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New Land Conversion Rules to Boost Economic Recovery

The Department of Agrarian Reform (DAR) recently announced major changes in its land conversion policies and rules in order to facilitate economic recovery in the wake of the COVID pandemic.

DAR Undersecretary for Legal Affairs Luis M. Pangulayan outlined the changes during a webinar sponsored by CREBA on 25 November 2021.

The changes are embodied in DAR Administrative Order Nos. 3 and 3-A series of 2021 which are to take effect middle of December 2021, Pangulayan said.

Pangulayan said the changes significantly shorten the period for processing applications, by removing the requirement for clearances and certifications of the Department of Agriculture (DA), National Irrigation Administration (NIA) and Department of Environment and Natural Resources (DENR).

These requirements represent chokepoints that delay the processing of conversion applications. For instance, according to Pangulayan, the DA certification alone takes more than a year to obtain.

Under the new rules, the DAR will be the only agency that will examine the conversion applicant’s documents.

The applicant will no longer have to obtain a DA certificate of eligibility for conversion, which involved going through the processes of the DA’s sub-agencies such as Bureau of Fisheries and Aquatic Resources (BFAR), Sugar Regulatory Authority (SRA), Philippine Coconut Authority (PCA) and the RTECLUM/NTECLUM.

The new rules also dispense with the NIA certification of absence of irrigated and irrigable lands within the area applied for conversion.  Instead, the DAR will rely on the NIA’s consolidated report of the location of such lands, which the NIA is now required to submit to the DAR. However, the DAR’s onsite field investigation teams will still conduct ocular inspection to validate whether the land is irrigated or irrigable and therefore non-negotiable for conversion.

Pangulayan cited NIA Memorandum Circular No. 24 series of 2019, wherein all of the following land attributes must concur for the land to be identified as irrigable:

  1. Physical features show inherent potential for the development of an irrigation system, such as soil depth, soil texture, field terrain, slope and other relevant characteristics;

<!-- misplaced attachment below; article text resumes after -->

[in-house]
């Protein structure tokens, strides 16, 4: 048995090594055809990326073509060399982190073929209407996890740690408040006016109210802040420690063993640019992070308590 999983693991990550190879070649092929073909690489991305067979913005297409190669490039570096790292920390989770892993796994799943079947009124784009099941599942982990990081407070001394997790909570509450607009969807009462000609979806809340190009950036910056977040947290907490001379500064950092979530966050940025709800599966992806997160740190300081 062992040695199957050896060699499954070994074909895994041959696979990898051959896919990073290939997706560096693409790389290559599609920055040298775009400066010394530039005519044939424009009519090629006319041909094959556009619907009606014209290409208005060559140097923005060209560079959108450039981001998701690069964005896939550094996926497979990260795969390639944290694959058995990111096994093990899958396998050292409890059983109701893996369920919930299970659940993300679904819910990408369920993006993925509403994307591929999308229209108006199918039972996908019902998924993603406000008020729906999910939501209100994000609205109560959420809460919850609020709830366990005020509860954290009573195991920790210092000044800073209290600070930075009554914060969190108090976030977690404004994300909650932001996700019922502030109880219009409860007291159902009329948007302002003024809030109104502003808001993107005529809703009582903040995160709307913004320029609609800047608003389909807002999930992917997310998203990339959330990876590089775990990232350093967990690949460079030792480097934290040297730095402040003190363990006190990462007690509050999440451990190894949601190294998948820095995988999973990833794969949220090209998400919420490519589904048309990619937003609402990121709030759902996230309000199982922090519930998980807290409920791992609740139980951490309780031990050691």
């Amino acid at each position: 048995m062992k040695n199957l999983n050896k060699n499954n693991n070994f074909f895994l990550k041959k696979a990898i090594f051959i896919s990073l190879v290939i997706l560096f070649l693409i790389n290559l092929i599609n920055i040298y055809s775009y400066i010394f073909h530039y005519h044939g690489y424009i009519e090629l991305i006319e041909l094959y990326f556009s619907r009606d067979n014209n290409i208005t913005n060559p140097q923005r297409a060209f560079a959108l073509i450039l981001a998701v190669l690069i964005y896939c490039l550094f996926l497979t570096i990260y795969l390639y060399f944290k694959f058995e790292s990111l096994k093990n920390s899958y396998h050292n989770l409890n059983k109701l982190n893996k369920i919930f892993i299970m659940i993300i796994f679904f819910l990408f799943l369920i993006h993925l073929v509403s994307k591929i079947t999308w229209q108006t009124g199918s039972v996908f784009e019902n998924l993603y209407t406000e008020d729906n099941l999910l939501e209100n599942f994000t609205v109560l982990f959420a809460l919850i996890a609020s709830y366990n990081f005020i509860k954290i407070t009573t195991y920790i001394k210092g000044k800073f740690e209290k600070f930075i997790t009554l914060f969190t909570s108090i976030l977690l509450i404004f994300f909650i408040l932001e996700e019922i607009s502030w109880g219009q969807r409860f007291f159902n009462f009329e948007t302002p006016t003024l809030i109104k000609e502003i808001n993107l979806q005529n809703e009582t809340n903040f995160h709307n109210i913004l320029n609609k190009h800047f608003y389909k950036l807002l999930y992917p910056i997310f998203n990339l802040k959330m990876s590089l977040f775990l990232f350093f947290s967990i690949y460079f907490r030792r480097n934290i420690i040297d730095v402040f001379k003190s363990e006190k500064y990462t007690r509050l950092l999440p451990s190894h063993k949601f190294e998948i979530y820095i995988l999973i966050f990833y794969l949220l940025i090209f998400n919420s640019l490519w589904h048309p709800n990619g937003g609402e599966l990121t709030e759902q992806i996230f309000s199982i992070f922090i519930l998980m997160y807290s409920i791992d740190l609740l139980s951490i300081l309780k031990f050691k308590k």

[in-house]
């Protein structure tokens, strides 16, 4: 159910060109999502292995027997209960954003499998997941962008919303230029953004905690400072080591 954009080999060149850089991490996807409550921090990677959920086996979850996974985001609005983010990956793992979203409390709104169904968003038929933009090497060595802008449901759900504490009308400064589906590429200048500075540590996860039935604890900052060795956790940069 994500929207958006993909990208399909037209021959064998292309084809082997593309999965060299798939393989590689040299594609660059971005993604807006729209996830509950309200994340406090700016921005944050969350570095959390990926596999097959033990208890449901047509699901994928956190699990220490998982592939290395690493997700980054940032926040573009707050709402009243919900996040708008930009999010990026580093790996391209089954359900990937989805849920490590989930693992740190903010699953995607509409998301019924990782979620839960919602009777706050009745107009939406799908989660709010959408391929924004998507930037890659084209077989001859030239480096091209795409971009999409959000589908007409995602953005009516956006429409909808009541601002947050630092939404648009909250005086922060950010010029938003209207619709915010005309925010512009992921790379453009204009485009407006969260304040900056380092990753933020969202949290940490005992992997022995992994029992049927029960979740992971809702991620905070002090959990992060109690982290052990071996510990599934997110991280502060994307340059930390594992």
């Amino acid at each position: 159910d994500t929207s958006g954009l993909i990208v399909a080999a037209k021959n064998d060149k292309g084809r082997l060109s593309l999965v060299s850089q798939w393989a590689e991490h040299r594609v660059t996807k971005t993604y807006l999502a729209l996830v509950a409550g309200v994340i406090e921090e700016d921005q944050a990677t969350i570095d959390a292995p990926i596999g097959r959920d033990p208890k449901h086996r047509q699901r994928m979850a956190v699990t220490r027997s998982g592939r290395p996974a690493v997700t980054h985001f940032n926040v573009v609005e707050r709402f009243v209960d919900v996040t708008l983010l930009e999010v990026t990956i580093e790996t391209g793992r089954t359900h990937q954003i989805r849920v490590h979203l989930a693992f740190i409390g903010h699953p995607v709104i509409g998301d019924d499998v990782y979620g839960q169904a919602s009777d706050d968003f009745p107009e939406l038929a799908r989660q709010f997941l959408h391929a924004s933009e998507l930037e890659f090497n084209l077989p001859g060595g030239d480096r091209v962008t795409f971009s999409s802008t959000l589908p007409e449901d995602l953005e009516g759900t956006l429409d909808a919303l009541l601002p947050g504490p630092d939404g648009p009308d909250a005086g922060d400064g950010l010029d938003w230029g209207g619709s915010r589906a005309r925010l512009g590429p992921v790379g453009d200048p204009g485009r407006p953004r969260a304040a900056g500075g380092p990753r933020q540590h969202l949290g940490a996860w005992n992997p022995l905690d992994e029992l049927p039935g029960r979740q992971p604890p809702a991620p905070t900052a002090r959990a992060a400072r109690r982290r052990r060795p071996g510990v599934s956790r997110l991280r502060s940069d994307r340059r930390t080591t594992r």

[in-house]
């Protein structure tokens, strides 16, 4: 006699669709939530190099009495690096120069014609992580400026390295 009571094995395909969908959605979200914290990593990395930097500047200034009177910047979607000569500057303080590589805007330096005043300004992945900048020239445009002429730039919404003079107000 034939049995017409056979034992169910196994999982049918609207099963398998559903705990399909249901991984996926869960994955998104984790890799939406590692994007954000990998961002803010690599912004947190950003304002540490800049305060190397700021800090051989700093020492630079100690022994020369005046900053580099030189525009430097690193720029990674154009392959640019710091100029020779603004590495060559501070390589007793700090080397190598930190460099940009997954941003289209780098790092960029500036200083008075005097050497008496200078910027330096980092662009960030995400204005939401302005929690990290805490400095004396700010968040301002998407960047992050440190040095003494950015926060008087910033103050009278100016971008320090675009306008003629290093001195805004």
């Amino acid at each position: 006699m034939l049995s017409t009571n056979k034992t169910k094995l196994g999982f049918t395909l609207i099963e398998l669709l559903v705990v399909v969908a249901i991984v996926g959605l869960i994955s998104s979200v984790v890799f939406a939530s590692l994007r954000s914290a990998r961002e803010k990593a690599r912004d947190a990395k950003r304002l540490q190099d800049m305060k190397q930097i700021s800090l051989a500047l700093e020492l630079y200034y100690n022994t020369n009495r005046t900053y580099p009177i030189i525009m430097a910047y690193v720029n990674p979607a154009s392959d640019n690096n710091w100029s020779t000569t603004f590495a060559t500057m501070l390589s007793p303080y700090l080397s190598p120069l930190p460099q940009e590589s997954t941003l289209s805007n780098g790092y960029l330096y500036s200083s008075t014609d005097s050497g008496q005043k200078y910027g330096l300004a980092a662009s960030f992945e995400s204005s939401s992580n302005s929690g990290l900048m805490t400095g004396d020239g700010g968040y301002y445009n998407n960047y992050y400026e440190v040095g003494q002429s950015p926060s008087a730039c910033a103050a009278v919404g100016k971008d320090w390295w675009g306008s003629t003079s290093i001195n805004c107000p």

2. Potential for quality water supply which can be sourced though a distribution  system;
  3. Part of a serviceable area which is within an actual funded irrigation system or which can be serviced with existing and operating irrigation activities;
  4. Within an area where the approved CLUP for surrounding  or contiguous landholdings encourages or agrees to the conduct of agricultural activities; and
  5. Presence of qualified farmer beneficiaries or tenants/lessees willing to till the land and raise crops therein.

In addition, the new rules also dispense with the requirement to submit an environmental clearance certificate (ECC) from the DENR together with the conversion application. According to Pangulayan, the ECC will be a post-approval condition, meaning that the applicant’s failure to obtain an ECC prior to commencing project development will result in revocation of the conversion grant.

The new rules also identify special projects that are considered critically important and are therefore subject to a different set of requirements for conversion. The types of critically important projects are:

  • Agro industrial
  • Low cost or socialized housing;
  • Resettlement sites for disaster-stricken areas;
  • Energy projects such as power distribution or generation;
  • Water generation;
  • Telecommunications; and
  • Lands acquired as national project sites under RA 10752.

For these types of projects, in addition to the waived certifications by the DA, NIA and DENR, the rules also waive the requirement for submission of the LGU’s comprehensive land use plan (CLUP) and zoning ordinance (ZO).

However, in the case of socialized housing projects, a certification that it is a priority housing project must be issued by either the DHSUD, NHA, NHMFC or an LGHU involved in the project.

Pangulayan stressed that the changes are not meant to encourage conversion, but only to streamline the process.

Applications will continue to be strictly evaluated based on the merits, subject to tiller’s rights, food security and statutory requirements, Pangulayan said.

Pangulayan revealed that out of the 4.8 million hectares placed under the Comprehensive Agrarian Reform Program (CARP), only 10% have been approved for conversion so far.

Pangulayan also stressed that under the new rules, any of the following will be sufficient to constitute proof of illegal conversion:

  • When the agricultural land is developed without a conversion order;
  • When the agricultural land being converted is irrigated or irrigable;
  • When there are farmers, farmworkers or tenants on the landholding who are adversely affected by the conversion;
  • When there is land activity such as, but not limited to, construction of perimeter fence, earth filling/dumping or moving/digging, and quarrying; and
  • Other analogous activities.

When asked about the pronouncement of presidential candidate Francisco “Isko’ Moreno that he will impose a conversion moratorium if elected, Pangulayan expressed the personal view that a conversion moratorium may not be effective because conversion is needed in specific instances.

“The nemesis of the program is not conversion per se, but illegal conversion. We must put up a fight against illegal conversion”, Pangulayan said.


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